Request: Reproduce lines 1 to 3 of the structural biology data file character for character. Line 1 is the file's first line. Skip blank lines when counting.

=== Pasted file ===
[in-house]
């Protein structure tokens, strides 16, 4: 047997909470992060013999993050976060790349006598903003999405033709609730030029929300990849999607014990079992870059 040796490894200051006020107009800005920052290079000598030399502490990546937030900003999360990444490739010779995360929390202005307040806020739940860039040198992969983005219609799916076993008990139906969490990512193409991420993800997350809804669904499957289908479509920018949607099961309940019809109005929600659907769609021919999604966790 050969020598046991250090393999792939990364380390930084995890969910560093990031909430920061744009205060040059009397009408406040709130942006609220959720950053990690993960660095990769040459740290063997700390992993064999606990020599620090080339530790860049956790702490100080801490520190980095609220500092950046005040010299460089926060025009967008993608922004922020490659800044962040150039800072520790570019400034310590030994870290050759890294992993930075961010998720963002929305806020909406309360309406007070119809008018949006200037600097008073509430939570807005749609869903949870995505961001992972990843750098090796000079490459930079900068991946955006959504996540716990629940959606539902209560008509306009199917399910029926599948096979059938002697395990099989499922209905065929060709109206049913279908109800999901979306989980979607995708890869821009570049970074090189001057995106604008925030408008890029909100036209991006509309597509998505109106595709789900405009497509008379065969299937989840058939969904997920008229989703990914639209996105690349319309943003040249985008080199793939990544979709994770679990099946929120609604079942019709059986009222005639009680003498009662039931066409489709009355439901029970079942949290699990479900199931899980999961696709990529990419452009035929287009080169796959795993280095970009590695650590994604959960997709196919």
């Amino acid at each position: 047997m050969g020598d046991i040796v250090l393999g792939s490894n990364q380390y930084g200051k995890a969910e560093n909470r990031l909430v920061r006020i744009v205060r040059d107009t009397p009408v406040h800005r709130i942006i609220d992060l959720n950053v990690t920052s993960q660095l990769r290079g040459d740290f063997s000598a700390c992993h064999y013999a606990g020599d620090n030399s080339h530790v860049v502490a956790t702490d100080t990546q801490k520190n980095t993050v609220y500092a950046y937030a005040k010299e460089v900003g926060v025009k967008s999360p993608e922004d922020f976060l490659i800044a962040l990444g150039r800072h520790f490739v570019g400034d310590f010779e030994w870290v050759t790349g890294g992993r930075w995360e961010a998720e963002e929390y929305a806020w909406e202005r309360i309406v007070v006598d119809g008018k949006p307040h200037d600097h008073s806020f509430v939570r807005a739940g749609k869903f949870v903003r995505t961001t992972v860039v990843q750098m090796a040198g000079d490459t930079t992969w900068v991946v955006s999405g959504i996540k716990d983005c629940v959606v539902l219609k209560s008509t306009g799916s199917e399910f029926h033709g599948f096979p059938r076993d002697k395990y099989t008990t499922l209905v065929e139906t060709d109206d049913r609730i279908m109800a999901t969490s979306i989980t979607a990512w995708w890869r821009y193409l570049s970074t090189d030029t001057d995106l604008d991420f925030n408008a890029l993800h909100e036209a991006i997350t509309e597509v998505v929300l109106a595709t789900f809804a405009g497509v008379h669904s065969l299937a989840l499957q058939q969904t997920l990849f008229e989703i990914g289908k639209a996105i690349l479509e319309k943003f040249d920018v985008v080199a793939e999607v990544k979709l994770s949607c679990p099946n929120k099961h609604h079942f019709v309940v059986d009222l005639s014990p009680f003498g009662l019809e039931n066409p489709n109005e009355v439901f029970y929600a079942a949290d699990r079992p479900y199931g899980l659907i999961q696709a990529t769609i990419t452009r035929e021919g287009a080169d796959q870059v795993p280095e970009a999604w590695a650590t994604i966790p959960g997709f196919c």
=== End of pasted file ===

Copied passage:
[in-house]
């Protein structure tokens, strides 16, 4: 047997909470992060013999993050976060790349006598903003999405033709609730030029929300990849999607014990079992870059 040796490894200051006020107009800005920052290079000598030399502490990546937030900003999360990444490739010779995360929390202005307040806020739940860039040198992969983005219609799916076993008990139906969490990512193409991420993800997350809804669904499957289908479509920018949607099961309940019809109005929600659907769609021919999604966790 050969020598046991250090393999792939990364380390930084995890969910560093990031909430920061744009205060040059009397009408406040709130942006609220959720950053990690993960660095990769040459740290063997700390992993064999606990020599620090080339530790860049956790702490100080801490520190980095609220500092950046005040010299460089926060025009967008993608922004922020490659800044962040150039800072520790570019400034310590030994870290050759890294992993930075961010998720963002929305806020909406309360309406007070119809008018949006200037600097008073509430939570807005749609869903949870995505961001992972990843750098090796000079490459930079900068991946955006959504996540716990629940959606539902209560008509306009199917399910029926599948096979059938002697395990099989499922209905065929060709109206049913279908109800999901979306989980979607995708890869821009570049970074090189001057995106604008925030408008890029909100036209991006509309597509998505109106595709789900405009497509008379065969299937989840058939969904997920008229989703990914639209996105690349319309943003040249985008080199793939990544979709994770679990099946929120609604079942019709059986009222005639009680003498009662039931066409489709009355439901029970079942949290699990479900199931899980999961696709990529990419452009035929287009080169796959795993280095970009590695650590994604959960997709196919």
């Amino acid at each position: 047997m050969g020598d046991i040796v250090l393999g792939s490894n990364q380390y930084g200051k995890a969910e560093n909470r990031l909430v920061r006020i744009v205060r040059d107009t009397p009408v406040h800005r709130i942006i609220d992060l959720n950053v990690t920052s993960q660095l990769r290079g040459d740290f063997s000598a700390c992993h064999y013999a606990g020599d620090n030399s080339h530790v860049v502490a956790t702490d100080t990546q801490k520190n980095t993050v609220y500092a950046y937030a005040k010299e460089v900003g926060v025009k967008s999360p993608e922004d922020f976060l490659i800044a962040l990444g150039r800072h520790f490739v570019g400034d310590f010779e030994w870290v050759t790349g890294g992993r930075w995360e961010a998720e963002e929390y929305a806020w909406e202005r309360i309406v007070v006598d119809g008018k949006p307040h200037d600097h008073s806020f509430v939570r807005a739940g749609k869903f949870v903003r995505t961001t992972v860039v990843q750098m090796a040198g000079d490459t930079t992969w900068v991946v955006s999405g959504i996540k716990d983005c629940v959606v539902l219609k209560s008509t306009g799916s199917e399910f029926h033709g599948f096979p059938r076993d002697k395990y099989t008990t499922l209905v065929e139906t060709d109206d049913r609730i279908m109800a999901t969490s979306i989980t979607a990512w995708w890869r821009y193409l570049s970074t090189d030029t001057d995106l604008d991420f925030n408008a890029l993800h909100e036209a991006i997350t509309e597509v998505v929300l109106a595709t789900f809804a405009g497509v008379h669904s065969l299937a989840l499957q058939q969904t997920l990849f008229e989703i990914g289908k639209a996105i690349l479509e319309k943003f040249d920018v985008v080199a793939e999607v990544k979709l994770s949607c679990p099946n929120k099961h609604h079942f019709v309940v059986d009222l005639s014990p009680f003498g009662l019809e039931n066409p489709n109005e009355v439901f029970y929600a079942a949290d699990r079992p479900y199931g899980l659907i999961q696709a990529t769609i990419t452009r035929e021919g287009a080169d796959q870059v795993p280095e970009a999604w590695a650590t994604i966790p959960g997709f196919c």